With the fourth quarter upon us, I am very optimistic that earnings reports, seasonality, tax loss selling and other factors will create some great deals. We just have to work to find them, which brings us to the next emotional factor that will determine success: persistence.


Most big traders are sloggers. They work on it day in and day out. They are driven in part by their optimism that there is another great deal out there, but many of them have developed a routine and that work ethic is part of their daily process. Through thick and thin, they look for new ideas, lead positions and develop strategies. It’s not something they do once in a while. This is something they do consistently.

One of the biggest benefits of persistence is that it leads to compounding returns. Steadily building an account over a long period of time is how you build great wealth. You don’t need to be a buy-and-hold investor to compound your gains, you just need to keep pushing your account to new record highs, which is the basis of compounding.

Great traders are always looking for ways to improve. No matter how long you’ve been trading, you continue to learn. I am sometimes surprised how I continue to develop as a trader, even though I have been doing it for a very long time.

Unfortunately, optimism and persistence do not always lead to immediate success. It is important to recognize that the reason we can make so much money in the stock market is because it is difficult.

Keeping it real

One of the main reasons traders fail is because they have unrealistic expectations. Trading and investing is hard, and no one can escape a steady diet of painful mistakes.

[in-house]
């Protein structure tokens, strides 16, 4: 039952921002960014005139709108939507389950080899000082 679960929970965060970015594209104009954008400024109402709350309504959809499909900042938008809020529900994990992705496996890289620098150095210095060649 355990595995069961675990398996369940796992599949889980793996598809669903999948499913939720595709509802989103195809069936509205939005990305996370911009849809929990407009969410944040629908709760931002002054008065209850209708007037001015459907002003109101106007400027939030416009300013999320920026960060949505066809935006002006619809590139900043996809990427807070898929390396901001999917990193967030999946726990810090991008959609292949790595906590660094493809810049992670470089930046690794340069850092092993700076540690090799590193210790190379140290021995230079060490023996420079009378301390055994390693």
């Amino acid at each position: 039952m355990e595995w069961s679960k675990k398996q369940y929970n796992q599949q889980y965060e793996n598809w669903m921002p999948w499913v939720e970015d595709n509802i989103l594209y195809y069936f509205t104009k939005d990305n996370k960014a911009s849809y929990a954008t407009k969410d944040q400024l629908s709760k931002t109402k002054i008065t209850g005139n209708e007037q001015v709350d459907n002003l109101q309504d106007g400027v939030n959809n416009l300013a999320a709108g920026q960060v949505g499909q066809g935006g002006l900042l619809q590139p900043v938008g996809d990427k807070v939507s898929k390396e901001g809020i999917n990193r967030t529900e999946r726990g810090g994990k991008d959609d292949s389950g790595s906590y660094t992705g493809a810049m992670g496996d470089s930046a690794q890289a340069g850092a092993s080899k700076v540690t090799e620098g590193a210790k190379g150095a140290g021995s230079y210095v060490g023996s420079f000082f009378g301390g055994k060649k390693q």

If trading was easy and everyone could do it, then you wouldn’t be able to make much money from it. It is because there are so many others who fail that we can take advantage of it. It’s somewhat of a zero-sum game, meaning you have to win, someone else has to lose.

Once you acknowledge and embrace the fact that trading is extremely difficult, you will appreciate that you will have many losing trades along the way. There is no way to make significant money in the stock market without also having a whole lot of mistakes.

Bad trades are not shameful or a reflection of your ability. They are inherent in the trading process. If you don’t have losing trades, then it is very unlikely that you will have many big winners because you will never take the necessary risk.

Once you understand that mistakes and losses are just the nature of trading, they will begin to lose their sting. So what if you made a bad trade? Perhaps you have learned something and will benefit from it in the future.

Traders need to understand that luck is their constant companion and something you cannot control. Sometimes you have good luck and sometimes you have bad luck. It is inevitable and has nothing to do with your ability as a stock picker. It’s just part of the process, and once you accept that reality, you’ll have the mindset to optimistically carry on.

If you want to be very successful in the market, clear your mind and use a combination of optimism, persistence and acceptance of reality.